By Sam Ficarro | Friday, April 12, 2019
SCOTTSDALE – After nearly 40 years in business, Don & Charlie’s closed its doors Wednesday night leaving behind a full legacy.
By Jordan Evans | Wednesday, April 10, 2019
PHOENIX – Winds will remain gusty across Arizona, with temperatures staying on the low side.
By Jake Goodrick | Wednesday, April 10, 2019
PHOENIX – The Suns regressed this season but hold out hope that they can win with their young core.
By Jordan Evans | Thursday, April 4, 2019
PHOENIX – Arizona’s wet winter was fueled by a climatological pattern known as El Niño, and forecasters say the pattern is expected to last through the summer. But that doesn’t necessarily mean a wetter monsoon.
By Jordan Evans | Wednesday, April 3, 2019
PHOENIX – Some passing clouds and breezes are expected across the state. A big high pressure ridge could bring the first 90s of the year to metro Phoenix.
By Jordan Evans | Monday, March 25, 2019
PHOENIX – A big ridge of high pressure will bring the warmest weather of 2019 so far to the state.
By Andrew Wei | Monday, March 25, 2019
PHOENIX – Growth in the Southwest brings jobs and city plans for recreational development to Arizona, but also clogs roads and leads to rent hikes.
By Carissa Wigginton | Friday, March 22, 2019
PHOENIX – Arizona’s wildflowers are covering the desert, creating an exceptional and unprecedented bloom this spring. Record rainfall combined with lower temperatures are behind this colorful flower display.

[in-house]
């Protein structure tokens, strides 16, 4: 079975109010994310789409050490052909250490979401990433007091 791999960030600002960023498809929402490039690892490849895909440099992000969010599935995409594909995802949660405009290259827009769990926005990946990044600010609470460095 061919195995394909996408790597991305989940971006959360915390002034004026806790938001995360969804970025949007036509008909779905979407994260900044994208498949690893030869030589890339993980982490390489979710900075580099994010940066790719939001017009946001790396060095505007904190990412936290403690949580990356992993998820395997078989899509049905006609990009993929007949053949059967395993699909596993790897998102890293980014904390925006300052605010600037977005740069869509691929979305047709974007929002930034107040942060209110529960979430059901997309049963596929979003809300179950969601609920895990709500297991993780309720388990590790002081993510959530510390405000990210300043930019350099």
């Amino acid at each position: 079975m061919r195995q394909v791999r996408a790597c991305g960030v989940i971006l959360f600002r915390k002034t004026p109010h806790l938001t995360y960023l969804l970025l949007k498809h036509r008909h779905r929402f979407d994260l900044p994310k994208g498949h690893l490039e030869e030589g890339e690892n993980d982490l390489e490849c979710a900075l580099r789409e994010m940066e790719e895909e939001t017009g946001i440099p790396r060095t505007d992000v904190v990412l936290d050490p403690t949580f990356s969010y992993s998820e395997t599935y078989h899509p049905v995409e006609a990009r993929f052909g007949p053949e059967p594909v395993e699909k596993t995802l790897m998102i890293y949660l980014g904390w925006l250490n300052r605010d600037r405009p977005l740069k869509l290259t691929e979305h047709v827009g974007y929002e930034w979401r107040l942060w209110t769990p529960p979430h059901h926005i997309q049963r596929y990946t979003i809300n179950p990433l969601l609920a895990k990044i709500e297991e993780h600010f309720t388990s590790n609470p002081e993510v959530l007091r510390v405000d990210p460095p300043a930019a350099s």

By Jordan Evans | Wednesday, March 20, 2019
PHOENIX – A cold front will knock Thursday’s temperatures down and bring rain and snow to the high country.
By Jake Goodrick | Tuesday, March 19, 2019
DAYTON, Ohio – Bobby Hurley and Chris Mullin once squared off in a Dream Team competition. Now they meet in the NCAA Tournament
By Luke Runyon | Tuesday, March 19, 2019
GREELEY, Colo. – High snowpack in the southern Rocky Mountains this winter will likely stave off a shortage declaration in the Colorado River watershed in 2020, relieving pressure on water managers attempting to navigate future scarcity.
By Lurissa Carbajal | Friday, March 15, 2019
SUPERSTITION MOUNTAINS – For 30 years, cattle rancher Chuck Backus used traditional methods to raise his herd in the shadow of the Superstition Mountains. Then, the former scientist turned to gene selection, artificial insemination and humane treatment to breed tastier beef for the multi-billion cattle industry.